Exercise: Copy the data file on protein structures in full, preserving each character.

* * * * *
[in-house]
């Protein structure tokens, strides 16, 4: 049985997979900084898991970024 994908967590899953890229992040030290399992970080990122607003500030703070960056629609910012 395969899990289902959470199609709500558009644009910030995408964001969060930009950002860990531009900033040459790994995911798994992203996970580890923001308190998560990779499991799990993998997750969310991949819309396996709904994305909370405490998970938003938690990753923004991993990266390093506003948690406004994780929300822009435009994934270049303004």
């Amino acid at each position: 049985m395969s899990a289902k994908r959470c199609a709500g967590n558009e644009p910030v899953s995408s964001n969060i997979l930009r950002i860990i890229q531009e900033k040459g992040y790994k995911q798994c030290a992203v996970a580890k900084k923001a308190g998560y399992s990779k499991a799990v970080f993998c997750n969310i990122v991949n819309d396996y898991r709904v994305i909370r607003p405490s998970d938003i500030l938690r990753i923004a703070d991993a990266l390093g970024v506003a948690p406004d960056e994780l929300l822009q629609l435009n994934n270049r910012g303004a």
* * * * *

[in-house]
């Protein structure tokens, strides 16, 4: 049985997979900084898991970024 994908967590899953890229992040030290399992970080990122607003500030703070960056629609910012 395969899990289902959470199609709500558009644009910030995408964001969060930009950002860990531009900033040459790994995911798994992203996970580890923001308190998560990779499991799990993998997750969310991949819309396996709904994305909370405490998970938003938690990753923004991993990266390093506003948690406004994780929300822009435009994934270049303004």
């Amino acid at each position: 049985m395969s899990a289902k994908r959470c199609a709500g967590n558009e644009p910030v899953s995408s964001n969060i997979l930009r950002i860990i890229q531009e900033k040459g992040y790994k995911q798994c030290a992203v996970a580890k900084k923001a308190g998560y399992s990779k499991a799990v970080f993998c997750n969310i990122v991949n819309d396996y898991r709904v994305i909370r607003p405490s998970d938003i500030l938690r990753i923004a703070d991993a990266l390093g970024v506003a948690p406004d960056e994780l929300l822009q629609l435009n994934n270049r910012g303004a």